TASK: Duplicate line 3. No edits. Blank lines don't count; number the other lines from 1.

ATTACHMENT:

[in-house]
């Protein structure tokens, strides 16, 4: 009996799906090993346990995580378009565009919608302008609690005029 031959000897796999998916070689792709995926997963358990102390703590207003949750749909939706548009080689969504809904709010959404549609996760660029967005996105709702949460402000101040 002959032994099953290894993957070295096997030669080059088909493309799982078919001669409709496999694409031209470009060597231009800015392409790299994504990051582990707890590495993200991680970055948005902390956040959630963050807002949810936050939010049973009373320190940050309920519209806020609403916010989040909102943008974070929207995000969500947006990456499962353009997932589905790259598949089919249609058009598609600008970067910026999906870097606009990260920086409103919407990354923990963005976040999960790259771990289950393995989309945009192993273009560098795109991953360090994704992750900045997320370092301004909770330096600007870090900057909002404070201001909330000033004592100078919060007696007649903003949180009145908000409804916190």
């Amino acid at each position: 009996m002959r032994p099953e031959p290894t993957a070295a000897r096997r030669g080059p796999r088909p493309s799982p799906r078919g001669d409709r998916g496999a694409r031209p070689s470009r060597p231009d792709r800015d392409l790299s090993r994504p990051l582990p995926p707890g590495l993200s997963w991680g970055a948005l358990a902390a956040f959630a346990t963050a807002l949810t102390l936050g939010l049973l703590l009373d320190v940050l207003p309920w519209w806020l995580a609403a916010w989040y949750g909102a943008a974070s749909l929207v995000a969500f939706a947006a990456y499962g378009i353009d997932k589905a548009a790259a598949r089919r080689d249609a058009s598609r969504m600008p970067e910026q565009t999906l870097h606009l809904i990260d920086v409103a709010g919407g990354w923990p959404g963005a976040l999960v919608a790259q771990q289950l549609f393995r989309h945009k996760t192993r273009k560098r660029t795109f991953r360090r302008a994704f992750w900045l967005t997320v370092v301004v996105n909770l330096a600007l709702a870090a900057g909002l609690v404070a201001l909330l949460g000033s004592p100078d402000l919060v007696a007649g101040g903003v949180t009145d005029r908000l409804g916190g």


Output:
């Amino acid at each position: 009996m002959r032994p099953e031959p290894t993957a070295a000897r096997r030669g080059p796999r088909p493309s799982p799906r078919g001669d409709r998916g496999a694409r031209p070689s470009r060597p231009d792709r800015d392409l790299s090993r994504p990051l582990p995926p707890g590495l993200s997963w991680g970055a948005l358990a902390a956040f959630a346990t963050a807002l949810t102390l936050g939010l049973l703590l009373d320190v940050l207003p309920w519209w806020l995580a609403a916010w989040y949750g909102a943008a974070s749909l929207v995000a969500f939706a947006a990456y499962g378009i353009d997932k589905a548009a790259a598949r089919r080689d249609a058009s598609r969504m600008p970067e910026q565009t999906l870097h606009l809904i990260d920086v409103a709010g919407g990354w923990p959404g963005a976040l999960v919608a790259q771990q289950l549609f393995r989309h945009k996760t192993r273009k560098r660029t795109f991953r360090r302008a994704f992750w900045l967005t997320v370092v301004v996105n909770l330096a600007l709702a870090a900057g909002l609690v404070a201001l909330l949460g000033s004592p100078d402000l919060v007696a007649g101040g903003v949180t009145d005029r908000l409804g916190g």